• Long grain rice like basmati and jasmine has long, slender kernels that are less dense, resulting in a higher cup yield per kg.
• Short grain rice like arborio has short, plump, almost round kernels that are more dense and take up less space per kg.
• Brown rice takes up more volume per kg than white rice since the bran layers add bulk.

### Processing Method

Processing method also impacts density. During the milling process to create white rice:

• The outer bran layer is removed
• Rice kernels get polished to remove germ and bran
• This makes rice kernels smaller and more dense

As a result, brown rice takes up more cup space per kg compared to polished white rice varieties.

### Cooking Method

The cooking method affects absorption ratios, resulting in varying yields. For example:

• 1 cup raw rice yields about 2 cups cooked for most stove top methods
• 1 cup raw rice yields almost 3 cups cooked when preparing rice in a rice cooker
• Therefore, cooked rice takes up more cup space per kg compared to uncooked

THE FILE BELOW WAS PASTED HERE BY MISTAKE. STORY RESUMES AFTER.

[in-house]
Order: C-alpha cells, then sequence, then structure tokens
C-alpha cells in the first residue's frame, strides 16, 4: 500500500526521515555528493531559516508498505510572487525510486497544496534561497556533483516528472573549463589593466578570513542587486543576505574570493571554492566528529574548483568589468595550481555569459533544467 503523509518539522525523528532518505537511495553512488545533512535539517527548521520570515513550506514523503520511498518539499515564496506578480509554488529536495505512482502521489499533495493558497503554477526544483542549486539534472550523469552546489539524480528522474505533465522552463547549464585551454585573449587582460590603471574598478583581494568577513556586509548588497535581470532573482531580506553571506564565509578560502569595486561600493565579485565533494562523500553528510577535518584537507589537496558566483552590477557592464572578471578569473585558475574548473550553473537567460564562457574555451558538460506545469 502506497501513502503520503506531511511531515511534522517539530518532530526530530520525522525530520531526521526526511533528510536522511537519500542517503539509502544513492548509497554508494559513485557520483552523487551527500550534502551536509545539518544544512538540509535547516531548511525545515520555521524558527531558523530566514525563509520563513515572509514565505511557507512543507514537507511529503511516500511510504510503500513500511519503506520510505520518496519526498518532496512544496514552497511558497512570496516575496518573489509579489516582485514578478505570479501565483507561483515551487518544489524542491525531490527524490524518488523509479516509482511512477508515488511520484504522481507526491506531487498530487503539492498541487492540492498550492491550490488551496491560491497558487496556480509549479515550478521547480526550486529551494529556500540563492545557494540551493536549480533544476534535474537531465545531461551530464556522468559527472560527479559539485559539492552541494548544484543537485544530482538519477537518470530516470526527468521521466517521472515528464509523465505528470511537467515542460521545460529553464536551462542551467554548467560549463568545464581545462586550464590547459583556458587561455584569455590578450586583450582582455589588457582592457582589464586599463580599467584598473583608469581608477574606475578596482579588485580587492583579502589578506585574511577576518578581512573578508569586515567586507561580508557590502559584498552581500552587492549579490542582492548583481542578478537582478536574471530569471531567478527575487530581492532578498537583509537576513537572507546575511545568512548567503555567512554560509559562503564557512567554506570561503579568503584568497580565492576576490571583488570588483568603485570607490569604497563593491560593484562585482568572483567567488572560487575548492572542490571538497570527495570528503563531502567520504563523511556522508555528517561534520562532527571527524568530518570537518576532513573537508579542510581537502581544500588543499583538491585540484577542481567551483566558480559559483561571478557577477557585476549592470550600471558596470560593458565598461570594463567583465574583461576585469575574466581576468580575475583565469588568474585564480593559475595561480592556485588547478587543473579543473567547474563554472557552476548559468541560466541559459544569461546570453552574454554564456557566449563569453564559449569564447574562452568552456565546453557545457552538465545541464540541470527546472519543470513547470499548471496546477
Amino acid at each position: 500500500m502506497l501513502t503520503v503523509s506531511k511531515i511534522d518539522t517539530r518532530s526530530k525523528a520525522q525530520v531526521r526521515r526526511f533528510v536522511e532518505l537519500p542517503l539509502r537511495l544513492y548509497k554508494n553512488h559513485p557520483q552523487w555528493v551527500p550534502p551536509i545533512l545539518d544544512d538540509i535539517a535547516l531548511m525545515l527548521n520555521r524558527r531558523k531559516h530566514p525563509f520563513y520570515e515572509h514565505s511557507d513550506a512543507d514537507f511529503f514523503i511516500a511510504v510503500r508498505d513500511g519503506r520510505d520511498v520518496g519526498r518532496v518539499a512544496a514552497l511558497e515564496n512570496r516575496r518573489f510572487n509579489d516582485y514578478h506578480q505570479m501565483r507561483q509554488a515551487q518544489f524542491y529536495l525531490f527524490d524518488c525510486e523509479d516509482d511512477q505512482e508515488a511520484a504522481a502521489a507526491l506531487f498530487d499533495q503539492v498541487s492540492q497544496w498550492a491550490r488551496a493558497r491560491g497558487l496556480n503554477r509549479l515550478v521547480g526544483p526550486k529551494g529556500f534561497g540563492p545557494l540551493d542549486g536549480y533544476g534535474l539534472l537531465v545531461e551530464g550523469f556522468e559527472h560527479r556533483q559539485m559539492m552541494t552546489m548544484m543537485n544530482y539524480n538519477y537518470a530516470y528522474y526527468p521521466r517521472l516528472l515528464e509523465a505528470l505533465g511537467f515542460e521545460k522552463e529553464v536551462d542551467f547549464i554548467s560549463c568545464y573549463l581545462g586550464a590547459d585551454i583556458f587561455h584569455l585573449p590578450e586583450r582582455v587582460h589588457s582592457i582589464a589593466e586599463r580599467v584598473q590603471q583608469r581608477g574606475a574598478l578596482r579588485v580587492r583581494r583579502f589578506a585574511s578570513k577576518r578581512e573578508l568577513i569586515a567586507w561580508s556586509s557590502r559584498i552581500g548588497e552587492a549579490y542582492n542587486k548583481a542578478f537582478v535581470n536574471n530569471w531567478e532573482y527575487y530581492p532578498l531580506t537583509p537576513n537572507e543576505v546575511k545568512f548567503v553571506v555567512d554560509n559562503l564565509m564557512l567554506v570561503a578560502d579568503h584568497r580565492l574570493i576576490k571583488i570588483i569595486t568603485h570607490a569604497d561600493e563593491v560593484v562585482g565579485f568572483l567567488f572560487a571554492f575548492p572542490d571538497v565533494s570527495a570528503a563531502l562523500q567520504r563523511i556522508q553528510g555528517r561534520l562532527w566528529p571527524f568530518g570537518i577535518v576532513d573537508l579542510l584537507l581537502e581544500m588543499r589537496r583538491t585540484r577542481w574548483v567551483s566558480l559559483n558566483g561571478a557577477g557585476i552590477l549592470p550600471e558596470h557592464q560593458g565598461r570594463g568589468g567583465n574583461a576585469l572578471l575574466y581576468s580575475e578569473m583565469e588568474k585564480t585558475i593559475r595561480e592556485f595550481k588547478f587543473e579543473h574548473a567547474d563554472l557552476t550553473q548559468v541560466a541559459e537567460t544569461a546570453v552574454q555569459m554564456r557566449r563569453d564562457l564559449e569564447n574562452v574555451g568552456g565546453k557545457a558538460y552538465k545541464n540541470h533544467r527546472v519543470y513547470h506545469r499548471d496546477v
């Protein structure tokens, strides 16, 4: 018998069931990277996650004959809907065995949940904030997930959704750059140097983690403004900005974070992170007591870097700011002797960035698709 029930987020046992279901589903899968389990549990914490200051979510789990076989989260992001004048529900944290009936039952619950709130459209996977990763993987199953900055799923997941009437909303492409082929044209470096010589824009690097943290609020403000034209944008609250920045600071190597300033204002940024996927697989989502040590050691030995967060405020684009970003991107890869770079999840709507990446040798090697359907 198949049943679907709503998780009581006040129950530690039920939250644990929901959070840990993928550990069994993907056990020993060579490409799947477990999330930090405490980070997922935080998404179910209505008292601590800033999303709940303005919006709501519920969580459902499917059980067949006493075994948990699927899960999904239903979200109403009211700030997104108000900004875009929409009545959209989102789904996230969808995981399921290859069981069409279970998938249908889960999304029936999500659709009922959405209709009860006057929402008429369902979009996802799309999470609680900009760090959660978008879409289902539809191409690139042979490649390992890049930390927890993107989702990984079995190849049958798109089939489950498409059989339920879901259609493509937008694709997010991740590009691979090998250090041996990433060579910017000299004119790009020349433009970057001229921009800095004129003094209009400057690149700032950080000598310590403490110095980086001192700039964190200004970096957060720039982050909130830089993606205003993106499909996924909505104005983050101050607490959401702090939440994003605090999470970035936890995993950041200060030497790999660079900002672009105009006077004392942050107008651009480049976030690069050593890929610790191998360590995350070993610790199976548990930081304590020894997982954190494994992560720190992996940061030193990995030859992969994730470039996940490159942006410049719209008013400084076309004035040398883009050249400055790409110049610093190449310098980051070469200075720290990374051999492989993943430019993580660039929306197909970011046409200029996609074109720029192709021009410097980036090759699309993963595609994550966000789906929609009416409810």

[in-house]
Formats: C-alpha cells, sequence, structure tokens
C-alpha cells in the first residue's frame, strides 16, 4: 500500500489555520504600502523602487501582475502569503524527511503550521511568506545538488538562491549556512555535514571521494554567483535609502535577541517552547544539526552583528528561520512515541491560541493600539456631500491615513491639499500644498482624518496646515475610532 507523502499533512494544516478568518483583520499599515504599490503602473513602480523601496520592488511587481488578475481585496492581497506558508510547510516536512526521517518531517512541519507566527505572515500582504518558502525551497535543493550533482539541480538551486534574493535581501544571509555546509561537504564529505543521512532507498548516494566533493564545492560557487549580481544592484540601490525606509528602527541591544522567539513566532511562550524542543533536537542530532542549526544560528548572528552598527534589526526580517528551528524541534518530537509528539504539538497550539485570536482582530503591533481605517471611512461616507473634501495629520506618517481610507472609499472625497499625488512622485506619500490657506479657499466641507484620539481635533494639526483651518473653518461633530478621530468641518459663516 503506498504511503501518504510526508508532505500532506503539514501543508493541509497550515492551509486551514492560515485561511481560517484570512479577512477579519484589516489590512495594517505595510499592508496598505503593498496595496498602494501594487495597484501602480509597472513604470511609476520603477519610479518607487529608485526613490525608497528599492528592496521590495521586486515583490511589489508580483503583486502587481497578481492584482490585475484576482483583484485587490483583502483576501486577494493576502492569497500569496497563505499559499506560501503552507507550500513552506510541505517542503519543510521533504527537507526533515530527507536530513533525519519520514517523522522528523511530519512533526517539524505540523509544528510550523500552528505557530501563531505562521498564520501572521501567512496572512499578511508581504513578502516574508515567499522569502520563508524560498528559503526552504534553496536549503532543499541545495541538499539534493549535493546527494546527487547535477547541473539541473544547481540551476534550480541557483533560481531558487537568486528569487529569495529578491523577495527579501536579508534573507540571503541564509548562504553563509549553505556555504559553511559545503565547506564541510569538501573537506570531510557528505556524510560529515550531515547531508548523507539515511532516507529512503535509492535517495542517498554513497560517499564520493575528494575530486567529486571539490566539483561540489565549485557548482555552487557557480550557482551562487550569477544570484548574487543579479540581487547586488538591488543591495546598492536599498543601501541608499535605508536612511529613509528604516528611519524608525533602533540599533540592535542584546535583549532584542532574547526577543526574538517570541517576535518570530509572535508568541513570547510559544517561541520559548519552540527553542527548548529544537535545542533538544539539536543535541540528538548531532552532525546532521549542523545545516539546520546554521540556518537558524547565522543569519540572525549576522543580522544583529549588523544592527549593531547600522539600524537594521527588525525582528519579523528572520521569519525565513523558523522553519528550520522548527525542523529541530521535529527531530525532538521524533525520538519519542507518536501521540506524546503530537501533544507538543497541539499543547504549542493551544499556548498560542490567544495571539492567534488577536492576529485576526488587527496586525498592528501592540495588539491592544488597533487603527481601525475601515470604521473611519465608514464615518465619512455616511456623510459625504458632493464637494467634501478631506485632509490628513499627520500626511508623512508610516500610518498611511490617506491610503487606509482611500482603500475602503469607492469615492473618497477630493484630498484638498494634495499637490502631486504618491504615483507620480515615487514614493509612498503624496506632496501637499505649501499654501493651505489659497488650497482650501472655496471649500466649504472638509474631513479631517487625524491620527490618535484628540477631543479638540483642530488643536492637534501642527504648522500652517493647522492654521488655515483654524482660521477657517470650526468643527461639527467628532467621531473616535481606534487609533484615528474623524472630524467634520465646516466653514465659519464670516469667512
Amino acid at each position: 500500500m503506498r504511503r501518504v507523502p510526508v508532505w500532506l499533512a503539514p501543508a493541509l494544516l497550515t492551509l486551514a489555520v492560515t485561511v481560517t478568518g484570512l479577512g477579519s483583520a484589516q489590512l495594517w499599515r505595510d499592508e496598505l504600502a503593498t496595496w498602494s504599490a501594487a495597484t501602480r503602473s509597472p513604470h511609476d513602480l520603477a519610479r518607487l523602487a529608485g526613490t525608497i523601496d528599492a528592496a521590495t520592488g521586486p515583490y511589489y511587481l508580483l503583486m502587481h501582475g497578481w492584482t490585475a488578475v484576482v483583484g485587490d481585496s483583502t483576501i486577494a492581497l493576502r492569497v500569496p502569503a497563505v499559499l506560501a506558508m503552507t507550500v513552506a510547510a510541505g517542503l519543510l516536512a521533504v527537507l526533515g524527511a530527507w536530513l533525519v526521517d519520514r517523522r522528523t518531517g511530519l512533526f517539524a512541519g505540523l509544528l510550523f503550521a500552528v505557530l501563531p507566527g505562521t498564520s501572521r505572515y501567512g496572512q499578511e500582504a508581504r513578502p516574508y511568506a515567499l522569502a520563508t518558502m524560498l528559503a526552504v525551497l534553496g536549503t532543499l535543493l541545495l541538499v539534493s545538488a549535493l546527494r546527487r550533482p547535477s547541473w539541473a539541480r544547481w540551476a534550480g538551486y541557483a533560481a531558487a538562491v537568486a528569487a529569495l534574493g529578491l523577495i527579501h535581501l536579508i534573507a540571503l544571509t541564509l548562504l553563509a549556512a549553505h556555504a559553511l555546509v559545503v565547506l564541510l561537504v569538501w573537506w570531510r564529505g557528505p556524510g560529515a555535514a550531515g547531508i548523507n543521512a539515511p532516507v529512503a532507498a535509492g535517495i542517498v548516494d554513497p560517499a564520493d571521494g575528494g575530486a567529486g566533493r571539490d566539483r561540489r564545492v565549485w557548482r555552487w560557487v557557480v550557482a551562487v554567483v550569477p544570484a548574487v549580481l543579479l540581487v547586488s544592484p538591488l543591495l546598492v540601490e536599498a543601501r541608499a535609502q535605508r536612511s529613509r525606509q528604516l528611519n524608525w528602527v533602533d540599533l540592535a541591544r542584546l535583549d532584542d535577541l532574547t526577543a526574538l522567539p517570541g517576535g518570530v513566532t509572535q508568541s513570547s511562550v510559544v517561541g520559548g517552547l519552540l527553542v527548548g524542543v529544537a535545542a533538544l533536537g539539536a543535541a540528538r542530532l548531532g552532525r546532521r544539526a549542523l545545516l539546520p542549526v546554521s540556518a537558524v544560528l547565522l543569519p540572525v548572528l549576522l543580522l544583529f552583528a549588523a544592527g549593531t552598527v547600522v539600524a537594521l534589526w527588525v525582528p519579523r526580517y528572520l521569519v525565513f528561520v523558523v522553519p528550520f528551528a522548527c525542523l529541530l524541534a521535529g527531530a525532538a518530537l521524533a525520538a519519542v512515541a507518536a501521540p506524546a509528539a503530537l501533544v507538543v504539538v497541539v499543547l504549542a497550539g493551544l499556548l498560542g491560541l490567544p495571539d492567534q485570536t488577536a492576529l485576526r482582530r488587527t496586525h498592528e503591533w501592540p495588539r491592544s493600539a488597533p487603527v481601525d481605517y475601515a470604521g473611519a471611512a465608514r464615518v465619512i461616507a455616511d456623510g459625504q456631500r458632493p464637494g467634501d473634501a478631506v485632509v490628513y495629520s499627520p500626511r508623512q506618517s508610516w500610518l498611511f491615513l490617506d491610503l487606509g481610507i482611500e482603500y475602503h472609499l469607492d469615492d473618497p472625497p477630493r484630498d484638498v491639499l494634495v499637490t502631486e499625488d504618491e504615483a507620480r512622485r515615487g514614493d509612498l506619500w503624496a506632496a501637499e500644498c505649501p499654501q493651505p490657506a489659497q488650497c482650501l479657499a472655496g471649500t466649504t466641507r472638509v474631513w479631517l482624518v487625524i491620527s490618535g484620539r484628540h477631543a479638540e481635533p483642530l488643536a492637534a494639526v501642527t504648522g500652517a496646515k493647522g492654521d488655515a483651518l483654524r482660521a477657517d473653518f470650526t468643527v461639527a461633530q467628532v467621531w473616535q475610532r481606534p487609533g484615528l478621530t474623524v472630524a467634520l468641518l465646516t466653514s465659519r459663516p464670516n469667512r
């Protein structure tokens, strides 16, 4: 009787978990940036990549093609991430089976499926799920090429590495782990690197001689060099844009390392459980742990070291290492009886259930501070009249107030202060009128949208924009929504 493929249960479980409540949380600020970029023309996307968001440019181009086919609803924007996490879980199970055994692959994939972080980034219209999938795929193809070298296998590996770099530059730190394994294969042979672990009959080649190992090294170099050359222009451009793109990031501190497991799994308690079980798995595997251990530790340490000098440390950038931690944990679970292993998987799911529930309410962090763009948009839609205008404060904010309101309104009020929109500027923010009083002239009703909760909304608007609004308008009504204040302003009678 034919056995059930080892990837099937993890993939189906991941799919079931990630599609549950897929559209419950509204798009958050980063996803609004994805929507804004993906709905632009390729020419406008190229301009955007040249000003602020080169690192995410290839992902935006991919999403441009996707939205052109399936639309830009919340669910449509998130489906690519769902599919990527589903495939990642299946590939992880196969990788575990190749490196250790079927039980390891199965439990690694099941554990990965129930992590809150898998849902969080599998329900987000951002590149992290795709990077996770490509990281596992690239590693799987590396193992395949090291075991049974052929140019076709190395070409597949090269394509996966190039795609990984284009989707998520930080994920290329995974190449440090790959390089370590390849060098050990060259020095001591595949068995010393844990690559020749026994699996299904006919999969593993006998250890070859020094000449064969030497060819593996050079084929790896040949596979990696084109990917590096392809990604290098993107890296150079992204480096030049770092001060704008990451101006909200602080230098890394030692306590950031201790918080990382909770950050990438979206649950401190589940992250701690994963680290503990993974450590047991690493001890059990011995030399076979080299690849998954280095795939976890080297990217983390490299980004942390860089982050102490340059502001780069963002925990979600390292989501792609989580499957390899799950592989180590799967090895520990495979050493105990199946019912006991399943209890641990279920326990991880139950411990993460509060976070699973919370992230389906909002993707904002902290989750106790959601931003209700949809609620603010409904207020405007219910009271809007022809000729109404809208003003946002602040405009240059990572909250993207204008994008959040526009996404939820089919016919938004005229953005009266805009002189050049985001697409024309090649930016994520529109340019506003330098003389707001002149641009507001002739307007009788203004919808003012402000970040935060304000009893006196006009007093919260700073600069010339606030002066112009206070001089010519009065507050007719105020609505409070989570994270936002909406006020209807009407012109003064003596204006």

### Measuring Method

The measuring method also greatly impacts cup yield per kg. For example:

• Packed cups: Pressing rice firmly into the cup results in more rice per cup volume. 7-8 packed cups per kg is common.
• Lightly scooped cups: Scooping rice into a cup without packing gives a lower cup yield of around 5-6 cups per kg.
• Sifted rice: Pouring rice into a cup through a sieve gives the lowest yield – around 4-5 cups per kg.

## Standard Cup, Legal Cup, or Nutritional Label Cup?

The type of “cup” used also causes variation in how many cups of rice come from 1kg. There are three common “cup” sizes used:

• Standard Measuring Cup: This is the most common – holding 240ml or 8 fluid ounces of volume. A standard cup is 16 tablespoons.
• Legal Cup: Some U.S. states define a legal cup as 8 fluid ounces, which is 237ml. This is slightly smaller than a standard cup.